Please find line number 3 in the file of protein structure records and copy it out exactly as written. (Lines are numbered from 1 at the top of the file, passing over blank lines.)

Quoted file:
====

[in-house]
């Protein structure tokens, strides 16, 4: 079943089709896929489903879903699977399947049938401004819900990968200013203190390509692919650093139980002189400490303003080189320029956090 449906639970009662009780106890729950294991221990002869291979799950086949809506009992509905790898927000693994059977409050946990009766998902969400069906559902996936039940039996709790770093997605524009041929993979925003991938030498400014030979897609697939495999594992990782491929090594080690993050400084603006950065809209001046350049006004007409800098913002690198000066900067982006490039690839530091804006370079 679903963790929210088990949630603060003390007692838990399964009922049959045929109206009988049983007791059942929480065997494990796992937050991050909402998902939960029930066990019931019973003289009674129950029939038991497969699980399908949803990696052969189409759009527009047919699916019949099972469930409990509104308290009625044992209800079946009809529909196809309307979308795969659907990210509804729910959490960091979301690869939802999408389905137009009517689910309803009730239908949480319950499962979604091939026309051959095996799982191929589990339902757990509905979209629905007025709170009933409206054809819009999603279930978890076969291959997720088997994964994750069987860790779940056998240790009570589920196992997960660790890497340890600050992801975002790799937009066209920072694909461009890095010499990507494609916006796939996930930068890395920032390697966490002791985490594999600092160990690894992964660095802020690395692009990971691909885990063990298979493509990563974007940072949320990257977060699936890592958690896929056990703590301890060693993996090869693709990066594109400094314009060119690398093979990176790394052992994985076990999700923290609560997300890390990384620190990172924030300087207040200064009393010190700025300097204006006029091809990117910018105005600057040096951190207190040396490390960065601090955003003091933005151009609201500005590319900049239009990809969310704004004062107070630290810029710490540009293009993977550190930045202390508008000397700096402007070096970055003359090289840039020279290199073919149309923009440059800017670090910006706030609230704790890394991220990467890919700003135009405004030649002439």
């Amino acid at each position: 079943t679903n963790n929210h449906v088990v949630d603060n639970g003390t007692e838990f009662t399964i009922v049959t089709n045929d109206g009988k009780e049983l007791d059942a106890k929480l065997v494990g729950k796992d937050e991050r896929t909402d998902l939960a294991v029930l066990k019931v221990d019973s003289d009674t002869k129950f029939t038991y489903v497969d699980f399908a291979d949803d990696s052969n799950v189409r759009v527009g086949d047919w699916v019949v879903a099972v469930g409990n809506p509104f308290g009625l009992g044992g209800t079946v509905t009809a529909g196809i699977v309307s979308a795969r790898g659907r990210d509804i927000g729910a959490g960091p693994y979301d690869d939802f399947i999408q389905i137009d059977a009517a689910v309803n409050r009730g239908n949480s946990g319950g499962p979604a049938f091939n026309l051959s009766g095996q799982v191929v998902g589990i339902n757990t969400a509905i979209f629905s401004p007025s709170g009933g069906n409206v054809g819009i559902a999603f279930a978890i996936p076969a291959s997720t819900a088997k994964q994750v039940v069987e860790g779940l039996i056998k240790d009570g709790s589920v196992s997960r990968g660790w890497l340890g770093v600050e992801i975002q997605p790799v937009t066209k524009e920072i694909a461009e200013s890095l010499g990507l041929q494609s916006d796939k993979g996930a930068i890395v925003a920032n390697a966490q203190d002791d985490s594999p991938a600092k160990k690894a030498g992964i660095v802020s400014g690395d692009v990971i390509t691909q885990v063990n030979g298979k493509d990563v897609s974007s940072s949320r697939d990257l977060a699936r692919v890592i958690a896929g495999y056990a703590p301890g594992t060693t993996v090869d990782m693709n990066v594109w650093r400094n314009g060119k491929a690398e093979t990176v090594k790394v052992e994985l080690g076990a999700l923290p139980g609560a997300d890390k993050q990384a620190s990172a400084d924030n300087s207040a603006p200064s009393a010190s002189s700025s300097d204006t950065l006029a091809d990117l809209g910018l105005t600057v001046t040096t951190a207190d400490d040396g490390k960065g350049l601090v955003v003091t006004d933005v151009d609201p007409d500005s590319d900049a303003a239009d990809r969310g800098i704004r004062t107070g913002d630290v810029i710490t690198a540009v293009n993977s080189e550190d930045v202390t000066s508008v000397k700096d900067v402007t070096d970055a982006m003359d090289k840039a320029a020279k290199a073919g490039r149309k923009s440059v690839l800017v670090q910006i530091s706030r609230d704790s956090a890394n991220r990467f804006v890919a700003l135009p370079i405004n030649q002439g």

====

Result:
């Amino acid at each position: 079943t679903n963790n929210h449906v088990v949630d603060n639970g003390t007692e838990f009662t399964i009922v049959t089709n045929d109206g009988k009780e049983l007791d059942a106890k929480l065997v494990g729950k796992d937050e991050r896929t909402d998902l939960a294991v029930l066990k019931v221990d019973s003289d009674t002869k129950f029939t038991y489903v497969d699980f399908a291979d949803d990696s052969n799950v189409r759009v527009g086949d047919w699916v019949v879903a099972v469930g409990n809506p509104f308290g009625l009992g044992g209800t079946v509905t009809a529909g196809i699977v309307s979308a795969r790898g659907r990210d509804i927000g729910a959490g960091p693994y979301d690869d939802f399947i999408q389905i137009d059977a009517a689910v309803n409050r009730g239908n949480s946990g319950g499962p979604a049938f091939n026309l051959s009766g095996q799982v191929v998902g589990i339902n757990t969400a509905i979209f629905s401004p007025s709170g009933g069906n409206v054809g819009i559902a999603f279930a978890i996936p076969a291959s997720t819900a088997k994964q994750v039940v069987e860790g779940l039996i056998k240790d009570g709790s589920v196992s997960r990968g660790w890497l340890g770093v600050e992801i975002q997605p790799v937009t066209k524009e920072i694909a461009e200013s890095l010499g990507l041929q494609s916006d796939k993979g996930a930068i890395v925003a920032n390697a966490q203190d002791d985490s594999p991938a600092k160990k690894a030498g992964i660095v802020s400014g690395d692009v990971i390509t691909q885990v063990n030979g298979k493509d990563v897609s974007s940072s949320r697939d990257l977060a699936r692919v890592i958690a896929g495999y056990a703590p301890g594992t060693t993996v090869d990782m693709n990066v594109w650093r400094n314009g060119k491929a690398e093979t990176v090594k790394v052992e994985l080690g076990a999700l923290p139980g609560a997300d890390k993050q990384a620190s990172a400084d924030n300087s207040a603006p200064s009393a010190s002189s700025s300097d204006t950065l006029a091809d990117l809209g910018l105005t600057v001046t040096t951190a207190d400490d040396g490390k960065g350049l601090v955003v003091t006004d933005v151009d609201p007409d500005s590319d900049a303003a239009d990809r969310g800098i704004r004062t107070g913002d630290v810029i710490t690198a540009v293009n993977s080189e550190d930045v202390t000066s508008v000397k700096d900067v402007t070096d970055a982006m003359d090289k840039a320029a020279k290199a073919g490039r149309k923009s440059v690839l800017v670090q910006i530091s706030r609230d704790s956090a890394n991220r990467f804006v890919a700003l135009p370079i405004n030649q002439g």